Playing with repetitive shapes and warm colors.

Comments and critiques welcome. I’m not quite sure where I’m going with this.

Simple, clean. I like it. It reminds me of the orient with the way the patterns form. Looks like Japanese umbrellas.

Thats interesting (and good looking too).

How did you do the repetitive shapes?
Is there a way to clone a mesh and give it automatically different values (for rotation, etc.)?
I would love to know that.

Thanks in advance,

I did the repetitive shapes by extruding.

You can clone a mesh using the duplicate tool [select what you want to clone, type shift+d] but I don’t know any way to automatically rotate it. [edit] I do now. See posts below [/edit] Perhaps someone has written a python script to do that. You can also use the array modifier to clone a mesh, and give the clones automatic x, y or z offsets, but not rotations. You can add a curve modifier to the object, which doesn’t exactly rotate, but does do some interesting things to the shape.

The attachment is a cube with an array modifier and a curve modifier.


After a morning of tweaking.

Better? Worse? Just different?

for me the reddest of red is too red [if that makes sense]. it breaks the “warm” feeling.

Nice colors. And to save you a lot of trouble, the array modifier can give the clones rotation or scale offsets. First, create an empty. Then, after selecting your object that has the array modifier, click the “object offset” button in the array modifier and type in the name of your empty. Simply scale or rotate the empty to scale/rotate the clones.

I like this. It makes a very good background. Plus, it’s simple to make!

As far as copying and rotation, perhaps the “screw” tool would do the trick?


Ah, thanks, frodo2975, I didn’t know that. [edit] ZapperJet, that sounds like another good solution to cloning and rotating [/edit] Hope Green_Hornet drops back in to get a definitive answer to his question. As for this piece, I’m not using the array modifier nor automatic rotations. It’s hand work. And not a whole lot of trouble, since, despite appearances, there’s not a lot involved in this.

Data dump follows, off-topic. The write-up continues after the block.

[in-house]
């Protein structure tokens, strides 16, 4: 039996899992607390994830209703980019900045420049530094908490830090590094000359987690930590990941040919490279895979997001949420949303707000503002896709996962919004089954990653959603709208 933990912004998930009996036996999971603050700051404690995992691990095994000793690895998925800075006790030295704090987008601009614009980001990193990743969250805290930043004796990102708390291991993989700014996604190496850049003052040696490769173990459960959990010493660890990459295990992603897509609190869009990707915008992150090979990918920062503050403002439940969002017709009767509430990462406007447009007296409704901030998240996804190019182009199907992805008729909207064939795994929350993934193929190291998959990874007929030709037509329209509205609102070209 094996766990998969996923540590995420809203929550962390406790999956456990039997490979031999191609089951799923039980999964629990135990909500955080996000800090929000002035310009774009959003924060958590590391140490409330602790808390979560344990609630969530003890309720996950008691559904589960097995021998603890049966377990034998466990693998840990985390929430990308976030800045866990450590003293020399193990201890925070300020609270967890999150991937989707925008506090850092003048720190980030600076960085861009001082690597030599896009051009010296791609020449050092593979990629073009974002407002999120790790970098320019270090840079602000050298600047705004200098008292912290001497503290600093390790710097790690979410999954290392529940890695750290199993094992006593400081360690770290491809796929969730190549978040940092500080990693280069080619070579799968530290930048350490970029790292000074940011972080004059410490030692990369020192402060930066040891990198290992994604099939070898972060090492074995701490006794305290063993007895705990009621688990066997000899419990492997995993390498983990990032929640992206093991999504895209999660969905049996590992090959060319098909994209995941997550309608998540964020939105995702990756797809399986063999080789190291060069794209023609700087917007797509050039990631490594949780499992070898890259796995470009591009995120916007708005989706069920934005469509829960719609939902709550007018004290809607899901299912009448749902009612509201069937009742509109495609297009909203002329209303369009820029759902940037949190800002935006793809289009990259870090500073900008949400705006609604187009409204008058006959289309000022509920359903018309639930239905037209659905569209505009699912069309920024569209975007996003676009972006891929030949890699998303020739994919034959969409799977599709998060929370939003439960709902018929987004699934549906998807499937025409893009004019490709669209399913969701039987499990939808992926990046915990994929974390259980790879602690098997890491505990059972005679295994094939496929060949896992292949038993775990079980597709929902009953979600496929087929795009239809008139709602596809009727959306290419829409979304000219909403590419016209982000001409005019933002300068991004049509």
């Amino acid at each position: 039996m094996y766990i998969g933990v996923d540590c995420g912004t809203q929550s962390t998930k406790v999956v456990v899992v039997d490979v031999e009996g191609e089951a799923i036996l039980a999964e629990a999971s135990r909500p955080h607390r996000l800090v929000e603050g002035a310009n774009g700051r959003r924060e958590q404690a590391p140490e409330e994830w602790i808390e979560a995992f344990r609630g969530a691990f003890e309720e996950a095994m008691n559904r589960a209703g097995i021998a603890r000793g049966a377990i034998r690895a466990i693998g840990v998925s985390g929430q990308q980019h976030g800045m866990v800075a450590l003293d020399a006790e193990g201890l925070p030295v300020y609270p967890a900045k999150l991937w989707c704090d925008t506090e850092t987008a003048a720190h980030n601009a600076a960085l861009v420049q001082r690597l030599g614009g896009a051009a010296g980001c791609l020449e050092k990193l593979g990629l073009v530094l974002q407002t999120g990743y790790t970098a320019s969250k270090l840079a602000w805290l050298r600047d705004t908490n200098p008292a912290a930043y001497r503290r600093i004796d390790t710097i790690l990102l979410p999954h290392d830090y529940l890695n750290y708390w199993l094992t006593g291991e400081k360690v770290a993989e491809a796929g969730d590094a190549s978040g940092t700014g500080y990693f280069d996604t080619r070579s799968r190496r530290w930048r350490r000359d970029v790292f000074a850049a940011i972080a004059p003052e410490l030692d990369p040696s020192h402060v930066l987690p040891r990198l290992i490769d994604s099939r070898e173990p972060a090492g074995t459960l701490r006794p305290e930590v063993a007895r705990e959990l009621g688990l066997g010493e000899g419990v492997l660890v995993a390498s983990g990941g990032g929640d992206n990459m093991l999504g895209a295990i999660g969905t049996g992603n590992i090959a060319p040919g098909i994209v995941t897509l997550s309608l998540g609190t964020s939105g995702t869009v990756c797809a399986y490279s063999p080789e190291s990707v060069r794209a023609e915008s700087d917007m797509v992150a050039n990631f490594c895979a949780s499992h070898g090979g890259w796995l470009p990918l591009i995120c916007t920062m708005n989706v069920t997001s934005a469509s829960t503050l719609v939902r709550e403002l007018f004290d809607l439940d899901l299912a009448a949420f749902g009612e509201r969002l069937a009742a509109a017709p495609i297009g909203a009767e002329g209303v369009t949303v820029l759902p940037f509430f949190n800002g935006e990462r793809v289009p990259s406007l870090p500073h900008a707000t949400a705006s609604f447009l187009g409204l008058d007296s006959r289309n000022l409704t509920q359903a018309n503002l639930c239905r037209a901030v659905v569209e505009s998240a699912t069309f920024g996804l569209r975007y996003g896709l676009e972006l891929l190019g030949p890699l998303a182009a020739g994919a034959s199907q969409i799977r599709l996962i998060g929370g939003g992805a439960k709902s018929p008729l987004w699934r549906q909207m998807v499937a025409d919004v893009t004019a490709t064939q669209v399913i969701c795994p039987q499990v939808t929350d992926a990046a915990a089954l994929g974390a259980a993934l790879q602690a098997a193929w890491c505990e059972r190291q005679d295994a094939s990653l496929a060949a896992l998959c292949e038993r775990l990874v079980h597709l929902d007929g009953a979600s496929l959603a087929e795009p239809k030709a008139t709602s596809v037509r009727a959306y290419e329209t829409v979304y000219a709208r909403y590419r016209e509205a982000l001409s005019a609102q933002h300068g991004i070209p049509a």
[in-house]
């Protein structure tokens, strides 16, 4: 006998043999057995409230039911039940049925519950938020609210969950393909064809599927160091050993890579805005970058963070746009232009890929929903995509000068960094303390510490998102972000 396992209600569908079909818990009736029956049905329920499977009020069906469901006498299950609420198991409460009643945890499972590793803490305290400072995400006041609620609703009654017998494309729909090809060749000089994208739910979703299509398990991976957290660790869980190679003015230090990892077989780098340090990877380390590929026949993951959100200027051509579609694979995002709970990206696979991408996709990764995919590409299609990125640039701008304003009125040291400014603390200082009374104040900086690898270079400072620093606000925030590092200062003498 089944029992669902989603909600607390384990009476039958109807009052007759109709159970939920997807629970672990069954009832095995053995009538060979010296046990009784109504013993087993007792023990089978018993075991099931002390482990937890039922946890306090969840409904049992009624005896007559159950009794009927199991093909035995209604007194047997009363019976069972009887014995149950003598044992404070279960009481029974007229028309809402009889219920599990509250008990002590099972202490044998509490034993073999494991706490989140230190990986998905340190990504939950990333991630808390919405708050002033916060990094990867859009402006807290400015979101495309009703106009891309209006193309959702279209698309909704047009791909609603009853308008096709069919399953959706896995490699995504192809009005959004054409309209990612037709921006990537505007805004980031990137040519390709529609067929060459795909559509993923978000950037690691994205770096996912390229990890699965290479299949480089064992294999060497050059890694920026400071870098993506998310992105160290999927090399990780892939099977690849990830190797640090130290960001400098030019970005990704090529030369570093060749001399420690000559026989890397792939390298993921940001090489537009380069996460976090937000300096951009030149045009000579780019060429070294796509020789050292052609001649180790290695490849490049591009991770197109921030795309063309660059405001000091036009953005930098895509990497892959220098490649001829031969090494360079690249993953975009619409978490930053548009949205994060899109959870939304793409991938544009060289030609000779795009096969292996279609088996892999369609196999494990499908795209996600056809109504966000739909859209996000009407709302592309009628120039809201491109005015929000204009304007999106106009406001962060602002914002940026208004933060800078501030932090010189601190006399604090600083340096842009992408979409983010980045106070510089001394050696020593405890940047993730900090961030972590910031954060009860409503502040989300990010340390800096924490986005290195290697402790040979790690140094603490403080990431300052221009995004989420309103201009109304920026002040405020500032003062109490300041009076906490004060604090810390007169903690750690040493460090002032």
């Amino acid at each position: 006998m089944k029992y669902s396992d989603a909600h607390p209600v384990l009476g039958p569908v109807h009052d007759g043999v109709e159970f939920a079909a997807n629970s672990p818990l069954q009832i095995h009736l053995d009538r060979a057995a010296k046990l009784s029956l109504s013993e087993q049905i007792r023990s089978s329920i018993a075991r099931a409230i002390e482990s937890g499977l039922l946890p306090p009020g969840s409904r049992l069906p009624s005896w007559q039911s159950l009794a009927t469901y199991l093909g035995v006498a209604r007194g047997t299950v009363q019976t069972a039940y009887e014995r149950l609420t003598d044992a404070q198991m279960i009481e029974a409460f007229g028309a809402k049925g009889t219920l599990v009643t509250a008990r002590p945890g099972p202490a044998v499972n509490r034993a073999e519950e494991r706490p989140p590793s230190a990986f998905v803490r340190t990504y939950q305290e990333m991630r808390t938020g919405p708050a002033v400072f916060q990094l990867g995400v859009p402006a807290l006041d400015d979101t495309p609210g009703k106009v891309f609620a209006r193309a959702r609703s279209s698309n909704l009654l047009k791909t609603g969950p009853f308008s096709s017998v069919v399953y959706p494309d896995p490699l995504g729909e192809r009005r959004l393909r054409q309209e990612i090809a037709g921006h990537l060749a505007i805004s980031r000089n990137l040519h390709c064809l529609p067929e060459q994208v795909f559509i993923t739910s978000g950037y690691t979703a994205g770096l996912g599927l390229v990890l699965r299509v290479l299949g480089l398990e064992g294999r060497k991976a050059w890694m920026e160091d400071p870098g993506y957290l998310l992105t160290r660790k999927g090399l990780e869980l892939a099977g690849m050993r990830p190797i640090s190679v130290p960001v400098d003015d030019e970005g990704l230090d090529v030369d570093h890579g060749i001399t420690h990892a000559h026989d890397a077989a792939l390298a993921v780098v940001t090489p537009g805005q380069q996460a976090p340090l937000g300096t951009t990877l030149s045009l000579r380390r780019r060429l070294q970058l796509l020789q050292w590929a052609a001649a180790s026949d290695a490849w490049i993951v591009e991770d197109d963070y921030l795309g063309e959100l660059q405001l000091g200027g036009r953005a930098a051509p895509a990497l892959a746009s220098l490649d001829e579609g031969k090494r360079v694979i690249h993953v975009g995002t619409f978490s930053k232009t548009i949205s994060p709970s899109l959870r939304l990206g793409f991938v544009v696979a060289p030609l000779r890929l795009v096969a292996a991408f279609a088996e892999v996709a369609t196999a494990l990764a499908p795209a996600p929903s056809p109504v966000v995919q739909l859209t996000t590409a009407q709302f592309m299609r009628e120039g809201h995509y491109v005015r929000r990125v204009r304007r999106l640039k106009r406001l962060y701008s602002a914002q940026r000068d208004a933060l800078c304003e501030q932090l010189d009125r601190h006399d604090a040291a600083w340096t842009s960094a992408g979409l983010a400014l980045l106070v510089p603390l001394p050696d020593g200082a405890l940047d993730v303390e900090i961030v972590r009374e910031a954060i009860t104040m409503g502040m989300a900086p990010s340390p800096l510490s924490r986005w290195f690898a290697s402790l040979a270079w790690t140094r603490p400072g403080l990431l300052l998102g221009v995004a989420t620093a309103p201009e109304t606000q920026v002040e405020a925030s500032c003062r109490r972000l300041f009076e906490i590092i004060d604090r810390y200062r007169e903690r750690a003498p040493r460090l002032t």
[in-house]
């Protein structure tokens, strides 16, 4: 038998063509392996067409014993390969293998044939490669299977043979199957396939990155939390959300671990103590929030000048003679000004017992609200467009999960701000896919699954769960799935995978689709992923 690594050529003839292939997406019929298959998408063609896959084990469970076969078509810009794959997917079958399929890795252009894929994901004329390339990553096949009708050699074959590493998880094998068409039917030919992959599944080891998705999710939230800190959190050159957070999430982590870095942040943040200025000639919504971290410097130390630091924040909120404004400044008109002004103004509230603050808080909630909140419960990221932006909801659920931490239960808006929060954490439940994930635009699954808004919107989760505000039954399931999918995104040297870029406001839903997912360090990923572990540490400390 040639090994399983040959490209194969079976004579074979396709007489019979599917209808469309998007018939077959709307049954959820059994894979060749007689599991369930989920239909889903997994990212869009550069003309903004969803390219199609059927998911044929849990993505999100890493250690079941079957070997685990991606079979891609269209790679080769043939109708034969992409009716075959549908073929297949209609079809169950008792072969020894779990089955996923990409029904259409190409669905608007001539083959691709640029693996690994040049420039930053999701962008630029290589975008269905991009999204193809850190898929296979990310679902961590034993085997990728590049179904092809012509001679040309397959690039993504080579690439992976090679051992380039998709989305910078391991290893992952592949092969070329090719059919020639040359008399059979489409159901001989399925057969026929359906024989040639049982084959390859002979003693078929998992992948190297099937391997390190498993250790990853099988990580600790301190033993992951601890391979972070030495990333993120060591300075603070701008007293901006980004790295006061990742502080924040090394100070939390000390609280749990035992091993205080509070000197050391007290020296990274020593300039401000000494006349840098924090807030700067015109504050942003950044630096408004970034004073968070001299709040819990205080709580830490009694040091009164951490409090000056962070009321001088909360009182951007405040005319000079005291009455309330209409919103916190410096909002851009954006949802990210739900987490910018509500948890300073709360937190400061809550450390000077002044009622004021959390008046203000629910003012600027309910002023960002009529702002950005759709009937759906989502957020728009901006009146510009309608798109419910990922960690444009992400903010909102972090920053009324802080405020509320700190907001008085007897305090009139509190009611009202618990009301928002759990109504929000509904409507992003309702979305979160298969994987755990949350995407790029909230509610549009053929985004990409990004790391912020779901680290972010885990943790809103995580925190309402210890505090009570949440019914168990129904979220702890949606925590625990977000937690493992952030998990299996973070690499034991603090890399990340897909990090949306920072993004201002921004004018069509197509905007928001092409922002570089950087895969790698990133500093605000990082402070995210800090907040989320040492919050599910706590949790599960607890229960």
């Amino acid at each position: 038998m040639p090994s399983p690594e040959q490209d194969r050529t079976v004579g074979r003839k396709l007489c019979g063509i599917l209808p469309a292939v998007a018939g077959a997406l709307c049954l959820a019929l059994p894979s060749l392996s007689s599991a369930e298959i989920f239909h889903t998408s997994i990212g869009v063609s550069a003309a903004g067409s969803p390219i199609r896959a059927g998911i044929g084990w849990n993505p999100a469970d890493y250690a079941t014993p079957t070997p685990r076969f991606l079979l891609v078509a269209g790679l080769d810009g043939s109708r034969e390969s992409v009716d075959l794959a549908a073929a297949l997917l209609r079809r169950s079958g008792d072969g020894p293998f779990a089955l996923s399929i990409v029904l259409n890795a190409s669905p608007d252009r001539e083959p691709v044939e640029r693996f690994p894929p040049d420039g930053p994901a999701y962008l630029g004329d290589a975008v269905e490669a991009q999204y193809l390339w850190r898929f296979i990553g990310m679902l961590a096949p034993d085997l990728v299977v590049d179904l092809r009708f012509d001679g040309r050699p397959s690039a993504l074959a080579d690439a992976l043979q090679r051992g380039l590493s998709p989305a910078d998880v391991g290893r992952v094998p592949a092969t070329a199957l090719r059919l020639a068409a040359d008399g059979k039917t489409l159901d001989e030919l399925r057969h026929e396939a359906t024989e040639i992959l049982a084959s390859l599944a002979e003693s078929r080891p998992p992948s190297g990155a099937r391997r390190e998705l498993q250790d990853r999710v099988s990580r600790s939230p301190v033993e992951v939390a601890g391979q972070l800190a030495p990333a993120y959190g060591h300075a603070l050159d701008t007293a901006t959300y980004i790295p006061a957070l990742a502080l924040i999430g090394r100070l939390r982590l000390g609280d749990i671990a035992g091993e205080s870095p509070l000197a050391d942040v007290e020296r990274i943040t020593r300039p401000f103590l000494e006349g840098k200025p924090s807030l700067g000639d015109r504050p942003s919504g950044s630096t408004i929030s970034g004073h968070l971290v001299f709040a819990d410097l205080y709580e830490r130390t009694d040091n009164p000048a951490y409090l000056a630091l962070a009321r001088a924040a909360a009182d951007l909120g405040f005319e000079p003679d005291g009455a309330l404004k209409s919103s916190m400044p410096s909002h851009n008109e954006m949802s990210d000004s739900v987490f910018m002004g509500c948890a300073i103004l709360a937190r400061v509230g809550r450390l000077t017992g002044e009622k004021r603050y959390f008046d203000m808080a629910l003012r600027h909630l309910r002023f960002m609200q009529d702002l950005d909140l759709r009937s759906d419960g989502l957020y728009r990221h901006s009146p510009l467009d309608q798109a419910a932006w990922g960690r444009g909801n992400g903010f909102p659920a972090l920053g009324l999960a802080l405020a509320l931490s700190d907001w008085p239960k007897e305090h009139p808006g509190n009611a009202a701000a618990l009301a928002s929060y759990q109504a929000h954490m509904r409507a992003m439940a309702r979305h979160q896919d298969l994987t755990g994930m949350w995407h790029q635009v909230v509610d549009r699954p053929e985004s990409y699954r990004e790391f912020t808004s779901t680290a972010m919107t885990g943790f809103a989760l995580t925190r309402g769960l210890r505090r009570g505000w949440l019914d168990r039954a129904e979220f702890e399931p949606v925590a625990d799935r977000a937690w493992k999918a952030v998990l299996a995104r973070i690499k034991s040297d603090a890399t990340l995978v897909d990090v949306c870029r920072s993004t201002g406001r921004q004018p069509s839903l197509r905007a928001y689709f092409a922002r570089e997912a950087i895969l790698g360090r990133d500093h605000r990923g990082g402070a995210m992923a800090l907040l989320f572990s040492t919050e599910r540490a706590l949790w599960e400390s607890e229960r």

Last update for the evening.

Brought the ribs back, got rid of the yellow ring. The smooth version didn’t have the texture this one has. I tried making the red “less red” but everything turned orange. Still, this red has a touch of red-orange in it, the other was pure red.

Yeah, of course I’m watching this thread. :slight_smile:

Extruding/Screw is a good idea. But I thought about animating this thing.
Making a video of it, while it screws and duplicates. With light shining through. Maybe an AfterEffect on top. Could be sweet!

What’s the background color? Is it still the defalt Blender Blue? Changing the background color would be a good way to get rid of the ugly blue circle in the second image.

It renders in about 15 minutes, so it would take a week to get a 30 second animation. That’s do-able, but I’d need to figure out a way to do a preview in less time. I can’t see doing one tweak per week.

Very nice…I’m getting into Abstract art for some reason aswell as geometrical patterns. Any tutorials on these subjects??

I’m not aware of any tutorials on making abstract art. Blender Art Magazine published a “making of” Cyborg Dragon’s abstract piece Tangrams of Light, which may or may not be helpful, it’s in issue #12.

This particular piece is made of a primitive shapes (the cylinder) stacked up and scaled in various ways. A simple material is applied and colored. The material is made ray transparent, and the alpha is turned way down.

Since lighting plays a big part in the effect, each section has it’s own set of lights, and the light is set to illuminate its layer only. The sections are separated into individual objects and moved to layers. There are six layers in this piece. The layers let me rotate the lights in parts of the image while not affecting light in other parts.

The composition of the piece is mainly camera placement. The first cut was the result of looking at the shapes from a lot of different angles, and doing many test renders.

The manipulation of the lighting happened mainly between the first and second cut. In the first image, the geometry is the dominant impression, in the second, the geometry is smoothed out (too much) and the light plays a leading role. I think the third is a better balance of light and structure.

I have never been good at creating abstract work. I’m a storyteller, and my attempts to insert meaning into an abstract visual work has not been particularly successful, either as storytelling or as visual art. I think this particular piece works because I concentrated on balancing the visual elements and left the interpretation up to the viewer.